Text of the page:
Dallas Cowboys linebacker Sean Lee is one of the best players at his position in the NFL when he’s healthy. Unfortunately, multiple ACL tears along with wrist, hamstring, and concussion issues have landed Lee on the sidelines instead of in uniform more than often he or the Cowboys would like since he entered the NFL in 2010.
That string of bad luck continued at the start of this season when Lee underwent sports hernia surgery which put him on the shelf for six weeks. However, after being activated to the active roster at the end of October, Lee says he feels better than he has in a long time.
“This is as good as I’ve felt,” Lee said. “I feel good. I’ve gotten better every single week since I’ve gotten back, physically. Each week, I’ve been able to have more reps in practice, been able to play a little bit more in different games, and I feel really good.”
Any football player with Lee’s injury history could easily fold his tent and call it a career. However, even with the laundry list of setbacks he’s suffered over the last decade, Lee continues to work his way back to the playing field and it’s due to his love for the gridiron.
“You kind of go back and forth on things at times as you get older,” Lee said. “But the problem is, any time I go on the field and I get to play, and you make a couple of plays, you’re like, ‘Well, I like this too much.’ That is my problem. I love this game too much. I love this organization a lot, and I love playing… I’m addicted to playing the game.”
Lee’s unbelievable knowledge of the game of football has some people thinking he’ll start a second career as a coach once his playing days are over. Current Cowboys head coach Mike McCarthy recently spoke with Lee about the possibility of him holding a clipboard in the future.
“I think I mentioned if he is dumb enough to get into coaching we should definitely talk,” McCarthy said. “He would be a great coach.
“He would be an excellent prospect.”
It’s uncertain at the moment what Lee will do once the season is over. For now, he’s focused on helping the Cowboys win their matchup with the Philadelphia Eagles on Sunday that has huge playoff implications, and not whether or not it will be his last game in AT&T Stadium.
“I really don’t think about it, just because the game is so tough,” Lee said via the team’s website. “I’ve always tried to prepare a certain way to where your focus is purely on your opponent, on how to make plays on the field, and almost trying to be obsessed with that: going over it, rehearsing it constantly throughout the week so that when you get into the game, you feel so comfortable. So for me, I’m just trying to go through the process of preparing to win another game, obviously against a great opponent, a rival. Every game I’ve played in, I feel blessed to have the opportunity.”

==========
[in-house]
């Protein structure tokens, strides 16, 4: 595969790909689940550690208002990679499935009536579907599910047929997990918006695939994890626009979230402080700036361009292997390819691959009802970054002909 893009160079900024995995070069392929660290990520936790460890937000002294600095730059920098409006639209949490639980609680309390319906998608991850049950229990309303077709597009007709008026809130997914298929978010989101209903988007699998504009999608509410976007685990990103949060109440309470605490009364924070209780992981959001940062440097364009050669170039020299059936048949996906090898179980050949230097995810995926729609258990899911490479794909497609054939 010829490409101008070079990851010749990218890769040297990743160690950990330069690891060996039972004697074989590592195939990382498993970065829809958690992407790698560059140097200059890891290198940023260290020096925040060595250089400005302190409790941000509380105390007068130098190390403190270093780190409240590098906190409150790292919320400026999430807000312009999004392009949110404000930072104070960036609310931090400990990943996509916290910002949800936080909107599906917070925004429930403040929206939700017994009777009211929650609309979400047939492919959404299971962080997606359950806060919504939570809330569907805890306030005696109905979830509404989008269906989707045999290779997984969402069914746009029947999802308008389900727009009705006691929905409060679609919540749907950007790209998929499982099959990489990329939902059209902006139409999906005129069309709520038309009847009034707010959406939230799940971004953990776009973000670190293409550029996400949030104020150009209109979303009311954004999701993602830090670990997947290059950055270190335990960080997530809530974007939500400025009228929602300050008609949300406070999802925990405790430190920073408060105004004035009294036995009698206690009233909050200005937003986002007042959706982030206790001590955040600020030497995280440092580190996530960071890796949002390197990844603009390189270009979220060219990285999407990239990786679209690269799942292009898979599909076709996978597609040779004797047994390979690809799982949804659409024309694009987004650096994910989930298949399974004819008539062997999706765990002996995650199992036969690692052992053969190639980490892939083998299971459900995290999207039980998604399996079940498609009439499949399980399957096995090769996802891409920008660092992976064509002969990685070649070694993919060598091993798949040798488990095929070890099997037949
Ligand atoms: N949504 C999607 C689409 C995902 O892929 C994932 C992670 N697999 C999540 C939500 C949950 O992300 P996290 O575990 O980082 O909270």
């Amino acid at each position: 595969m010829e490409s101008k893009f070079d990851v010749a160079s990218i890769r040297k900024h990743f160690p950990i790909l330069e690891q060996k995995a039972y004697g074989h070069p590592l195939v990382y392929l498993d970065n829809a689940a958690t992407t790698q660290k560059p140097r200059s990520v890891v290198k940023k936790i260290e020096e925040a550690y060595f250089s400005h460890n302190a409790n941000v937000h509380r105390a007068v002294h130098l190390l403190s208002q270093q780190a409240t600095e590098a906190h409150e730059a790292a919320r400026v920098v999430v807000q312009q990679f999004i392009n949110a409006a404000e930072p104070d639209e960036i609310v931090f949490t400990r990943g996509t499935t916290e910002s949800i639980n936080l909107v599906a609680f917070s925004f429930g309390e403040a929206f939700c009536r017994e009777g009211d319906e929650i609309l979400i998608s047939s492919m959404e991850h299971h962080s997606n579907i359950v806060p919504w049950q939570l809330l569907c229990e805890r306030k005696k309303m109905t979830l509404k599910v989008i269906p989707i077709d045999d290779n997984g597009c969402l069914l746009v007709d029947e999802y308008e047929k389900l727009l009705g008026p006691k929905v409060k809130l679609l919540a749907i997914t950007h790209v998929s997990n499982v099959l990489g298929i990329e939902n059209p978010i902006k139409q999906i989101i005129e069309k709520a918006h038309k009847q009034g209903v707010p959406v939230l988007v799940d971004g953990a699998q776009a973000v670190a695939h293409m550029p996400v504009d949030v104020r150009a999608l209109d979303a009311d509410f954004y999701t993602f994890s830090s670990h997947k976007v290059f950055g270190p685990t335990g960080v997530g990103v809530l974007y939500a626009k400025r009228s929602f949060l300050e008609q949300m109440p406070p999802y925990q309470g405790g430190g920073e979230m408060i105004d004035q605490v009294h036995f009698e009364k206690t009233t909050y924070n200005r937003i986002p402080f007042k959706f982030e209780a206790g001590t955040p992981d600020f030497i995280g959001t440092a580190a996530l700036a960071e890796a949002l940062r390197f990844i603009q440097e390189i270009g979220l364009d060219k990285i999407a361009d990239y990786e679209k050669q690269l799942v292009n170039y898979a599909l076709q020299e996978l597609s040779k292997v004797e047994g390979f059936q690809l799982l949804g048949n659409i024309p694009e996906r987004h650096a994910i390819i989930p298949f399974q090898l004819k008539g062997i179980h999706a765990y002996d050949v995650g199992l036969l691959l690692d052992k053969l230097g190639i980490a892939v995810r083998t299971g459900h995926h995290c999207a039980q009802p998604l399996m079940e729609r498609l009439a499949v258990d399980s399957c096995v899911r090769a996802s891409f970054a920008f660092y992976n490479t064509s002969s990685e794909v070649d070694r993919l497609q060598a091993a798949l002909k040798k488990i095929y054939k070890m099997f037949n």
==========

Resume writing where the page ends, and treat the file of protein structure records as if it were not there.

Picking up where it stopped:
One of the biggest beneficiaries of Lee’s knowledge is third-year linebacker, Leighton Vander Esch. He’s currently dealing with a high ankle sprain and will miss this Sunday’s matchup with the Eagles and will be replaced by Lee. The youngster recently talked about what it’s like watching film and learning from “The General”.
“I’m still catching up to him,” Vander Esch said. “There are some times where I’ve still got to tell him like ‘Dude, you’ve got to slow down a little bit. I’m not where you are yet.’
“Sometimes I joke with him, like ‘Just chill out a little bit. Talk in my terms and not like from some other planet.’ “But it’s amazing. There are things that I learn from him every single day, every single time that we watch film together, just talking on the field.”
This type of praise would lead anyone to think Lee would be a natural as a coach. However, the former All-Pro isn’t thinking that far ahead yet.
“As for coaching, I don’t know yet,” Lee said via the Dallas Morning News. “I love playing. Like I said, I’m addicted to playing the game, to being a linebacker, to running and hitting.
“I respect that profession [coaching] so much, how much they work. Even though I’ve been in it a long time, that is not an easy transition. It takes a lot of work to go from a player to a coach, and right now I’m a player through and through.
“That’s my focus.”
Lee’s playing days are likely numbered but his influence, on the field and in the film room, is a huge asset to the Cowboys organization.
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